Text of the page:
US7811952Apr 20, 2006Oct 12, 2010Southern Mills, Inc.colorfastness when exposed to ultraviolet radiation; hindered amine light stabilizer, insect repellant absorbed within a fabric; N-diethyl-m-toluamide (DEET") or permethrin; fabric can be flame retardant; protective garment for industrial workers, firefighters, military, or rescue personnel; launderable
US7854017Apr 26, 2006Dec 21, 2010Southern Mills, Inc.Protective garments that provide thermal protection
US7862865Mar 8, 2007Jan 4, 2011Southern Mills, Inc.colorfastness when exposed to ultraviolet radiation; hindered amine light stabilizer, insect repellant absorbed within a fabric; N-diethyl-m-toluamide (DEET") or permethrin; fabric can be flame retardant; protective garment for industrial workers, firefighters, military, or rescue personnel; launderable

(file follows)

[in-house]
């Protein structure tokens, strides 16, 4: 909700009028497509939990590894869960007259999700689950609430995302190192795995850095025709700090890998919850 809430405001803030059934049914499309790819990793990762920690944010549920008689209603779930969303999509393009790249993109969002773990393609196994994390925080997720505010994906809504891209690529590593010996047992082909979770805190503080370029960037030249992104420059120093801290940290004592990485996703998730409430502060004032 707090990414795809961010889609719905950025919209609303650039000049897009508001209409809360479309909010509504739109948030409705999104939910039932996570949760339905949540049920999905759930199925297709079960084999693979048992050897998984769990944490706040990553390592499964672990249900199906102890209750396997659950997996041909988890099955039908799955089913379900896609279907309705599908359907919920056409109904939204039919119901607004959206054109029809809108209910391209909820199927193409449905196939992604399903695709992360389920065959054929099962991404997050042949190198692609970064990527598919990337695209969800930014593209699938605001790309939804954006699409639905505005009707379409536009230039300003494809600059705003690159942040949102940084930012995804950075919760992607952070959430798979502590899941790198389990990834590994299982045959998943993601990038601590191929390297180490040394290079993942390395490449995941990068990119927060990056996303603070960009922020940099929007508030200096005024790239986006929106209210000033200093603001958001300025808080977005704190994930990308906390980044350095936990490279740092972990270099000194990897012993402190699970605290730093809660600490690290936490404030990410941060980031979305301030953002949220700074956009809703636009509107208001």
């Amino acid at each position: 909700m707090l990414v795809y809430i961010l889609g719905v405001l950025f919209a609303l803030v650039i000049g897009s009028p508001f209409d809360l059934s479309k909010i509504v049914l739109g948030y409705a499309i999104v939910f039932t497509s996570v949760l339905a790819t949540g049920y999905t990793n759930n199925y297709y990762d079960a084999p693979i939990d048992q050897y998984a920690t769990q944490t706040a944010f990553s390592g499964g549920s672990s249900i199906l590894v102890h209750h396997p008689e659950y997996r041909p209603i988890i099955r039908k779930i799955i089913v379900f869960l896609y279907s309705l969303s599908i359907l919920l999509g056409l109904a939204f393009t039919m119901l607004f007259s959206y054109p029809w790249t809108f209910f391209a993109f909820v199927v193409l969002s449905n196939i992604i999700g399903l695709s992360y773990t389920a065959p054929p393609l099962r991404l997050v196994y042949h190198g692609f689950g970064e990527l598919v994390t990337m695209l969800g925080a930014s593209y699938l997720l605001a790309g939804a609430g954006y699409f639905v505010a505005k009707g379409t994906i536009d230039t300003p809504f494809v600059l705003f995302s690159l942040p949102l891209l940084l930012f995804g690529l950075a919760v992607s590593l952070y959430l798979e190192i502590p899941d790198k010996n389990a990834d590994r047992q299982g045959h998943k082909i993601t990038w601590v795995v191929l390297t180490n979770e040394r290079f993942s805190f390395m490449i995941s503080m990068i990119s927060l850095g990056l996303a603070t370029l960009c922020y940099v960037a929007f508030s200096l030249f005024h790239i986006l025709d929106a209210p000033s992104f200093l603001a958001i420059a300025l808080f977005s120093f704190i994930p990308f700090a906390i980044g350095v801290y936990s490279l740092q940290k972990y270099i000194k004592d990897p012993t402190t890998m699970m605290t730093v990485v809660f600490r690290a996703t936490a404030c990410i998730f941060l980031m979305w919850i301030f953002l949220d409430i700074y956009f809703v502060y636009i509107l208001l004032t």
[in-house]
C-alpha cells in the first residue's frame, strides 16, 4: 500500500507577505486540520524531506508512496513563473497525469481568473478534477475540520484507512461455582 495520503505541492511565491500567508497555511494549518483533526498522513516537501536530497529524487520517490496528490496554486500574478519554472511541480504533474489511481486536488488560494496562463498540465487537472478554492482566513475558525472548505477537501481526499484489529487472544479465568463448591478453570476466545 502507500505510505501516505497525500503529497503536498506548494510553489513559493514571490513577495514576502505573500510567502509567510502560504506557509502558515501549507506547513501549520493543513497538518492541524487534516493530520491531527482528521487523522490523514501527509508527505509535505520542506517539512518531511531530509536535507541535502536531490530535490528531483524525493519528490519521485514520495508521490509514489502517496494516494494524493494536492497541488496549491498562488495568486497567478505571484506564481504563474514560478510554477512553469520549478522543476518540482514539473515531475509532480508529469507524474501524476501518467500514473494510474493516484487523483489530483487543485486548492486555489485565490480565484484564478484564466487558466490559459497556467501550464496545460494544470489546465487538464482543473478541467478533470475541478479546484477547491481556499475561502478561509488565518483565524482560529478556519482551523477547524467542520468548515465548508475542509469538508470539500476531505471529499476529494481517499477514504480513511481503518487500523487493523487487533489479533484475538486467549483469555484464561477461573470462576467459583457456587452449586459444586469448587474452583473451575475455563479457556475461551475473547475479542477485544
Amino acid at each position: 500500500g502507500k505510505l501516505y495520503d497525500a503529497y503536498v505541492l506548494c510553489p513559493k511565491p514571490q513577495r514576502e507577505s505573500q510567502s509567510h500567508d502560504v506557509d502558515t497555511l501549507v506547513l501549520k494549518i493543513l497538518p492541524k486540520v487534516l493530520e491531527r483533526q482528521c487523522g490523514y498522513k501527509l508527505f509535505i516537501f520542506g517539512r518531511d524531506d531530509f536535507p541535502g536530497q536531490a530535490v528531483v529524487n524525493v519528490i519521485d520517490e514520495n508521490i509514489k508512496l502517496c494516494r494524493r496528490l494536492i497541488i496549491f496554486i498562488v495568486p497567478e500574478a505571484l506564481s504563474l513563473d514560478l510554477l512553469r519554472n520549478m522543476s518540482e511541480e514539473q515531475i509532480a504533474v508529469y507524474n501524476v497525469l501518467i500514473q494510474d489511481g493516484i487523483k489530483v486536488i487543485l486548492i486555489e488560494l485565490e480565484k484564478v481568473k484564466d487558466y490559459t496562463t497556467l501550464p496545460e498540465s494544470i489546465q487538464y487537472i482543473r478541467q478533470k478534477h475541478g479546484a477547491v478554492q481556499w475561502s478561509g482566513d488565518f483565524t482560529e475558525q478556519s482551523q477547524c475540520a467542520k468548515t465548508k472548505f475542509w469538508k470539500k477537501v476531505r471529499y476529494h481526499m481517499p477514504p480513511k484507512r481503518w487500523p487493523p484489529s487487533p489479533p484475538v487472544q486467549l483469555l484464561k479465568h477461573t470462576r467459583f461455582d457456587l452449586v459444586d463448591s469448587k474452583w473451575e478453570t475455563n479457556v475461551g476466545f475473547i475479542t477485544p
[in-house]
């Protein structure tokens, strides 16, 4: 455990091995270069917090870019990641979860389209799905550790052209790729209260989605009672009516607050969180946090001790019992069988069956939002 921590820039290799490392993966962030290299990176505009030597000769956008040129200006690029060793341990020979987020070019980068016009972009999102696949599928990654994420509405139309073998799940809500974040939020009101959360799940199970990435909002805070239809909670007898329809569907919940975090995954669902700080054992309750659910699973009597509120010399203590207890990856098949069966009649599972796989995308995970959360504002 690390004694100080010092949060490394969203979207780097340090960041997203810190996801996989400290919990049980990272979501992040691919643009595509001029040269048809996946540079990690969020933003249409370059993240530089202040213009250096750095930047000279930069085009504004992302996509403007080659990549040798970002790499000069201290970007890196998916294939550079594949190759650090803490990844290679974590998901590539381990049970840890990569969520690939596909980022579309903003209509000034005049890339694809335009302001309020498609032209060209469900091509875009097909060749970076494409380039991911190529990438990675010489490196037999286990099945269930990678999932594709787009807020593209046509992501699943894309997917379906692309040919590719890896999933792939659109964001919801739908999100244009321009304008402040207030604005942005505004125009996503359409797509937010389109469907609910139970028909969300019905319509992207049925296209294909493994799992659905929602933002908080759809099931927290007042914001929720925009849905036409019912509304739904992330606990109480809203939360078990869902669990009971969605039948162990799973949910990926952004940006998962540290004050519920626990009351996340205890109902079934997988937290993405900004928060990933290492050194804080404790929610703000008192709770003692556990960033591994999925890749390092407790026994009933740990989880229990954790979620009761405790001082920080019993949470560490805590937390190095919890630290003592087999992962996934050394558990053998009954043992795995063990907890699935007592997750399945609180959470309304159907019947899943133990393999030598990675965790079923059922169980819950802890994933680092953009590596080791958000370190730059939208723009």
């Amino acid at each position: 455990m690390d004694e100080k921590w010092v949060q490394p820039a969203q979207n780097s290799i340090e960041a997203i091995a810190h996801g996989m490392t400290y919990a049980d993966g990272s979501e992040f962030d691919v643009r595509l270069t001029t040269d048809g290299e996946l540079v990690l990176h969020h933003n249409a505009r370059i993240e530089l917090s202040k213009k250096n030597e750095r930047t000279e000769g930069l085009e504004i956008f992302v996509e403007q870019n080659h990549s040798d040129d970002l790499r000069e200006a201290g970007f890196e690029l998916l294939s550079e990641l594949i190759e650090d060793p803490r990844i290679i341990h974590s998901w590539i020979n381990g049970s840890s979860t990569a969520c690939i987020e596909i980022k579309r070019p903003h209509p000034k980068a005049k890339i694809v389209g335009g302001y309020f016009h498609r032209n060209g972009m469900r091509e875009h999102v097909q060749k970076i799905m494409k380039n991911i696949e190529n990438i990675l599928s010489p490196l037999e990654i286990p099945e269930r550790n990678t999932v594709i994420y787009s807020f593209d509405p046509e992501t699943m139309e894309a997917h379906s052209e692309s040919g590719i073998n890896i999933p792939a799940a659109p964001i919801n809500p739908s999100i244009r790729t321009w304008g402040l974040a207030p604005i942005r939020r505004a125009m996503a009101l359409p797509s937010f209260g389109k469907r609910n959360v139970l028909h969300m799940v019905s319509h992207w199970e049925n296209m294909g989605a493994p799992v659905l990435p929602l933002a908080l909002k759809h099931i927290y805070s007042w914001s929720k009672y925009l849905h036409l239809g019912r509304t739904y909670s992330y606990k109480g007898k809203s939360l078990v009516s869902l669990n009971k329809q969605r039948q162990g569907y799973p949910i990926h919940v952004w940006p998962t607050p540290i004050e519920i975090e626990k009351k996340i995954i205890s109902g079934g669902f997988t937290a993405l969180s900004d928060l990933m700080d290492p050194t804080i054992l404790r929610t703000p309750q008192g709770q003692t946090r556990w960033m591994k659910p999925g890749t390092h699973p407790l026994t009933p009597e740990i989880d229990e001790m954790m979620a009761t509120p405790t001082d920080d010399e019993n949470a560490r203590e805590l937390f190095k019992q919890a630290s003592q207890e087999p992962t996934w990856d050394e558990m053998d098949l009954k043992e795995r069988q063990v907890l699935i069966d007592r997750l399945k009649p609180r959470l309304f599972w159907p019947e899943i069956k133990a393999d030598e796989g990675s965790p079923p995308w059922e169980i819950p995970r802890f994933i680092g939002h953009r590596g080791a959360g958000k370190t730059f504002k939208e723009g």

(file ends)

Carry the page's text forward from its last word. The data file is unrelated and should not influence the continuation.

US8038726 *Sep 29, 2006Oct 18, 2011Standard Textile Co., Inc.In-line system for processing textile material
US20100151182 *Aug 4, 2006Jun 17, 2010Canico PaoloProcess for printing and finishing on fabrics partially or totally containing aramidic fibre in the form of filament and/or flock
USRE42209Mar 8, 2007Mar 8, 2011Southern Mills, Inc.Patterned, flame resistant fabrics and method for making same
Classifications
U.S. Classification8/490, 8/925, 8/584, 8/130.1
International ClassificationD06P3/24, D06P1/92
Cooperative ClassificationY10S8/925, D06P3/24, D06P1/926, D06P1/928
European ClassificationD06P1/92D, D06P3/24, D06P1/92B4